Jef Geys

The first work that one saw on entering this exhibition was Bollen op wit schap (Balls on white shelves, 1963), which is exactly what its title describes. In its simplicity, its flexibility (the balls may be moved in any position and function as movable elements within a fixed frame of reference), and its matter-of-fact references to architecture, it was the perfect beginning for a consideration of Jef Geys’ activities of the past 30 years.

This and almost all of the other works in the exhibition were surrounded by hundreds of black and white photographs referring to various objects, performances, films, and happenings in Geys’ career. The word “happenings” is not chosen haphazardly as a descriptive term: the overriding sensation one had after going through this voluminous show was of a sensibility that developed in the ’60s and largely remained there. This was particularly evident in Geys’ obsessive combination of the personal and the objective, each of which expands our understanding of the other.

Geys’ work also features a puerile, leering objectivization of women. Thus the photographs document, among other things, stripteasers, body builders, penises, pornography, and the artist’s experiences in starting a group of café/brothels in Belgium, alongside family, students, correspondence with museums, galleries, state ministries of culture, and so on. Every aspect of Geys’ work over the last three decades was exhaustively represented. Yet the repetitious character of the exhibition, the move toward order in the face of massive disorder, gave the show an edge and made the artist’s career seem more than just a collection of ephemera.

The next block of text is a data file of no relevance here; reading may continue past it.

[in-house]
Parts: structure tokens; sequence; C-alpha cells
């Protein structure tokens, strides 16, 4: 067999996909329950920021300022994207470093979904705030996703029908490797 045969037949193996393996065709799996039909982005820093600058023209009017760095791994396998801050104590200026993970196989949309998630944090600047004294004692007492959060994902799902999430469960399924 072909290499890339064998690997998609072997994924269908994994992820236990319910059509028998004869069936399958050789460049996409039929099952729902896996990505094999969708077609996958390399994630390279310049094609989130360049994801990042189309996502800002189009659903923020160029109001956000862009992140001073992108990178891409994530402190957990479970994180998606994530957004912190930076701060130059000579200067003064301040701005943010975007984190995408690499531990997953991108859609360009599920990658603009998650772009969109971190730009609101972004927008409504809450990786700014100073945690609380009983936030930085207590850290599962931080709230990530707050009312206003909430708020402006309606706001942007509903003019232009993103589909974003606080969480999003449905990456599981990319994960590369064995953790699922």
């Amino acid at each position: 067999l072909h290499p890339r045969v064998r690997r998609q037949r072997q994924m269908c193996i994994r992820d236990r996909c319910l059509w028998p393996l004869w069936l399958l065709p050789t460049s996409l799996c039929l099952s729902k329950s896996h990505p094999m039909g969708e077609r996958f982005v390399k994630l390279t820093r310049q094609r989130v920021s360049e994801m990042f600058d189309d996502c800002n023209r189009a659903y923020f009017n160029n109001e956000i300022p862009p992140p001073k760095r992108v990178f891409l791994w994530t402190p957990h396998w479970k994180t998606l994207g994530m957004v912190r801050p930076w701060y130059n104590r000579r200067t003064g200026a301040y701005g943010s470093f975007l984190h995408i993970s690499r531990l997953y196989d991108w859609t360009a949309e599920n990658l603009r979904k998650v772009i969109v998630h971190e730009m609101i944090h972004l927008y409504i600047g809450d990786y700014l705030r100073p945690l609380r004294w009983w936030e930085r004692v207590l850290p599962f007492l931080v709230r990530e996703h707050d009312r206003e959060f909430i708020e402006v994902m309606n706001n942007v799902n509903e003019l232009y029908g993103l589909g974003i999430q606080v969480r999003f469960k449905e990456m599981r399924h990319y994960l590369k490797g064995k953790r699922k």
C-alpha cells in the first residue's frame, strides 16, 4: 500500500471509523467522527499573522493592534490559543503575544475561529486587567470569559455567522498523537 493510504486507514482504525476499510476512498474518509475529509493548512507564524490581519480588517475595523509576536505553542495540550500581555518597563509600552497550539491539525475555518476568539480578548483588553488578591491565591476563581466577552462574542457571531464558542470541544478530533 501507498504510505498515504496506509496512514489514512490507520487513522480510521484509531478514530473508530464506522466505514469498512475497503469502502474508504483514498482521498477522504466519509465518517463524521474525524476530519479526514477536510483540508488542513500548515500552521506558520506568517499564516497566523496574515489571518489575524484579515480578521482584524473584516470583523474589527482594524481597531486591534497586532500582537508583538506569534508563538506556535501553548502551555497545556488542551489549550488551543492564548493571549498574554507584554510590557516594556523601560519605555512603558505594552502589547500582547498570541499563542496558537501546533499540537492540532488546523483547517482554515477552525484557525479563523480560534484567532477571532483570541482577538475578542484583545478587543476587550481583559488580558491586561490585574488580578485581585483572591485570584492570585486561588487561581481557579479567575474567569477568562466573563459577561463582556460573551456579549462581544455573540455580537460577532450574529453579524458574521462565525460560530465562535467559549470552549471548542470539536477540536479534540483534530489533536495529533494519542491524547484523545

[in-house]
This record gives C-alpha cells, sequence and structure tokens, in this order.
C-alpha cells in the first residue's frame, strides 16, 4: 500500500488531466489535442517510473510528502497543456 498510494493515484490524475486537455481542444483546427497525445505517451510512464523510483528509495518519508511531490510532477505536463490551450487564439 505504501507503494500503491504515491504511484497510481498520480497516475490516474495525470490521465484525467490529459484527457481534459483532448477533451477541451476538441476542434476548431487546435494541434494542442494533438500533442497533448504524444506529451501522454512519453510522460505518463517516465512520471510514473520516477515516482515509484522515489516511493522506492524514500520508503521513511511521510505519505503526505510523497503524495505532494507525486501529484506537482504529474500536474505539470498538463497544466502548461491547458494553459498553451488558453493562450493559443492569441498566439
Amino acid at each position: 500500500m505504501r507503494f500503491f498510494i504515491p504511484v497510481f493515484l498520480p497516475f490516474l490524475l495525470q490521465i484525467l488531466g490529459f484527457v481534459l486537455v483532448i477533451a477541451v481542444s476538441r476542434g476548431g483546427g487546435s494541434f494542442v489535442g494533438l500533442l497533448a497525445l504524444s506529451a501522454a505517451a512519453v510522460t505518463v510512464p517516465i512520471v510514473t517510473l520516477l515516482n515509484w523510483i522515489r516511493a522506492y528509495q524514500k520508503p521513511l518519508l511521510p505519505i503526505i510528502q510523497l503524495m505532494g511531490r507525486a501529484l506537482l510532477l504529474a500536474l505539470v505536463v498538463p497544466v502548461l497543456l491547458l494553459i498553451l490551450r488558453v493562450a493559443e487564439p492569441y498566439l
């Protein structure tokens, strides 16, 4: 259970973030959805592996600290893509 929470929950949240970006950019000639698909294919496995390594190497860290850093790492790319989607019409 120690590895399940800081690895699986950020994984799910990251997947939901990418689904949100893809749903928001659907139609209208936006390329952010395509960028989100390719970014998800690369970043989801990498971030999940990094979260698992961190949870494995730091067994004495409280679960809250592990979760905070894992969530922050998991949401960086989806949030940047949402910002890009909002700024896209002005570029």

His project for the São Paulo Biennale in 1991 serves as a perfect example of his conjunction of chaos and order. Geys constructed a series of wooden buildings, based on various Modernist architectural models, including projects by Jean Nouvel and Mies van der Rohe. Each was reduced to a scale that made them seem both human and ridiculous. The second element in the project was a series of diagrams based on various geometrical ordering systems, primary among them the Nazis’ use of colors to designate different categories of “undesirables” in concentration camps. At the same time, Geys integrated the colors of various national flags. Both the houses and the coloring systems may be seen as attempts to regulate disorder, whether situated within a utopian framework or a barbaric one.

Still, it is difficult to restrict any reading of Geys’ work to historical references. A related work, Kleurfoto met ster-groen hemd (Color photo with star and green shirt, 1991), consists of 36 black and white photographs of the artist seated in a chair, holding a six-sided star—the result of the juxtaposition of two triangles. With a drop-dead look on his face, Geys manages to evoke and to mock all the historical connotations of the photo. Here, the humor backfires, making yet another joke at the expense of the artist and his place in history.

In his use of humor and his insistence on exposing the machinations of the gallery and museum, Geys’ work may be linked to Marcel Broodthaers’. At the same time, his obsessional integration of personal elements into his objects is also evident in the work of younger artists like Patrick van Caeckenbergh. Yet when all is said and done, Geys’ mania for documentation has led his work to a kind of dead end: trapped in the very museological context that he continues to criticize.

Michael Tarantino